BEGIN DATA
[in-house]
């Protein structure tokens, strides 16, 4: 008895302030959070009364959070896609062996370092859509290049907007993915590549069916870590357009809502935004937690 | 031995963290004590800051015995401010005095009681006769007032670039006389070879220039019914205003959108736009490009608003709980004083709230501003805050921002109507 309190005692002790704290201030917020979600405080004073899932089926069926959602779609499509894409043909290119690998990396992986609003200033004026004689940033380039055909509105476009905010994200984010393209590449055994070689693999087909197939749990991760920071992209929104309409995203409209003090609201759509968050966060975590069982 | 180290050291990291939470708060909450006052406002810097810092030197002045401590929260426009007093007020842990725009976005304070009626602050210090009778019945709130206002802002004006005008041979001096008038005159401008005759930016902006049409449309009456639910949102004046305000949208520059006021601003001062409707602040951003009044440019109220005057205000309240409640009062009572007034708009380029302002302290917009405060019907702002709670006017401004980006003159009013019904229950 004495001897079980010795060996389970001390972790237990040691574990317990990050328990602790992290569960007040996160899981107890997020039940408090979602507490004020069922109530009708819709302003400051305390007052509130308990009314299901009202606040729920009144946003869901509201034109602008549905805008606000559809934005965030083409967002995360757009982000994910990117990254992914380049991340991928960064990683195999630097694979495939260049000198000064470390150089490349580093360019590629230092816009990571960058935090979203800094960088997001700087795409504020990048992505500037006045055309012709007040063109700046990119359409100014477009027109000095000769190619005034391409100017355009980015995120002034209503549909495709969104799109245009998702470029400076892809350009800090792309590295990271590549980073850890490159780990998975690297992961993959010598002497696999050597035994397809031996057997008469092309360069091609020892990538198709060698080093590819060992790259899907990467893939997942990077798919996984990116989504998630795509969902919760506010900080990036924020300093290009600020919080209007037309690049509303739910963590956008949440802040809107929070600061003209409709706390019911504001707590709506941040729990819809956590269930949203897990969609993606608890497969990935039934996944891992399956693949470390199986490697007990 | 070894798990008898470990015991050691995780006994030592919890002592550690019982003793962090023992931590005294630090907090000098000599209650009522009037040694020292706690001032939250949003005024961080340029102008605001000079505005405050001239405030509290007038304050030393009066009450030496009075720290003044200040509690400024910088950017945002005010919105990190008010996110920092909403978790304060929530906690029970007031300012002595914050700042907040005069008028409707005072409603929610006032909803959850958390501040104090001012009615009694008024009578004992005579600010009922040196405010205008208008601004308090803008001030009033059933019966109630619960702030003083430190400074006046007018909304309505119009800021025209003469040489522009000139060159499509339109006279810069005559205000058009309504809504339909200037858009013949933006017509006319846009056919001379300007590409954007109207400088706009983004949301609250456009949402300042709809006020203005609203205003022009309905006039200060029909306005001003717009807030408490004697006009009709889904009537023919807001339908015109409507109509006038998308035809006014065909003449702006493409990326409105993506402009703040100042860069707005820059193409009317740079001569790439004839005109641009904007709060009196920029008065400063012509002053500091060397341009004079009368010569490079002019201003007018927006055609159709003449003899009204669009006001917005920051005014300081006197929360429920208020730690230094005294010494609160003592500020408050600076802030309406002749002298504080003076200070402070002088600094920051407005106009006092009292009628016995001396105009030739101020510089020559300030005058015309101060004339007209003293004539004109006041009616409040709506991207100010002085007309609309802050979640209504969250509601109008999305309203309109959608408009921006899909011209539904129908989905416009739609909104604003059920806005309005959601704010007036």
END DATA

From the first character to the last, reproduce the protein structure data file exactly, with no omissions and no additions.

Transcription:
[in-house]
């Protein structure tokens, strides 16, 4: 008895302030959070009364959070896609062996370092859509290049907007993915590549069916870590357009809502935004937690 | 031995963290004590800051015995401010005095009681006769007032670039006389070879220039019914205003959108736009490009608003709980004083709230501003805050921002109507 309190005692002790704290201030917020979600405080004073899932089926069926959602779609499509894409043909290119690998990396992986609003200033004026004689940033380039055909509105476009905010994200984010393209590449055994070689693999087909197939749990991760920071992209929104309409995203409209003090609201759509968050966060975590069982 | 180290050291990291939470708060909450006052406002810097810092030197002045401590929260426009007093007020842990725009976005304070009626602050210090009778019945709130206002802002004006005008041979001096008038005159401008005759930016902006049409449309009456639910949102004046305000949208520059006021601003001062409707602040951003009044440019109220005057205000309240409640009062009572007034708009380029302002302290917009405060019907702002709670006017401004980006003159009013019904229950 004495001897079980010795060996389970001390972790237990040691574990317990990050328990602790992290569960007040996160899981107890997020039940408090979602507490004020069922109530009708819709302003400051305390007052509130308990009314299901009202606040729920009144946003869901509201034109602008549905805008606000559809934005965030083409967002995360757009982000994910990117990254992914380049991340991928960064990683195999630097694979495939260049000198000064470390150089490349580093360019590629230092816009990571960058935090979203800094960088997001700087795409504020990048992505500037006045055309012709007040063109700046990119359409100014477009027109000095000769190619005034391409100017355009980015995120002034209503549909495709969104799109245009998702470029400076892809350009800090792309590295990271590549980073850890490159780990998975690297992961993959010598002497696999050597035994397809031996057997008469092309360069091609020892990538198709060698080093590819060992790259899907990467893939997942990077798919996984990116989504998630795509969902919760506010900080990036924020300093290009600020919080209007037309690049509303739910963590956008949440802040809107929070600061003209409709706390019911504001707590709506941040729990819809956590269930949203897990969609993606608890497969990935039934996944891992399956693949470390199986490697007990 | 070894798990008898470990015991050691995780006994030592919890002592550690019982003793962090023992931590005294630090907090000098000599209650009522009037040694020292706690001032939250949003005024961080340029102008605001000079505005405050001239405030509290007038304050030393009066009450030496009075720290003044200040509690400024910088950017945002005010919105990190008010996110920092909403978790304060929530906690029970007031300012002595914050700042907040005069008028409707005072409603929610006032909803959850958390501040104090001012009615009694008024009578004992005579600010009922040196405010205008208008601004308090803008001030009033059933019966109630619960702030003083430190400074006046007018909304309505119009800021025209003469040489522009000139060159499509339109006279810069005559205000058009309504809504339909200037858009013949933006017509006319846009056919001379300007590409954007109207400088706009983004949301609250456009949402300042709809006020203005609203205003022009309905006039200060029909306005001003717009807030408490004697006009009709889904009537023919807001339908015109409507109509006038998308035809006014065909003449702006493409990326409105993506402009703040100042860069707005820059193409009317740079001569790439004839005109641009904007709060009196920029008065400063012509002053500091060397341009004079009368010569490079002019201003007018927006055609159709003449003899009204669009006001917005920051005014300081006197929360429920208020730690230094005294010494609160003592500020408050600076802030309406002749002298504080003076200070402070002088600094920051407005106009006092009292009628016995001396105009030739101020510089020559300030005058015309101060004339007209003293004539004109006041009616409040709506991207100010002085007309609309802050979640209504969250509601109008999305309203309109959608408009921006899909011209539904129908989905416009739609909104604003059920806005309005959601704010007036």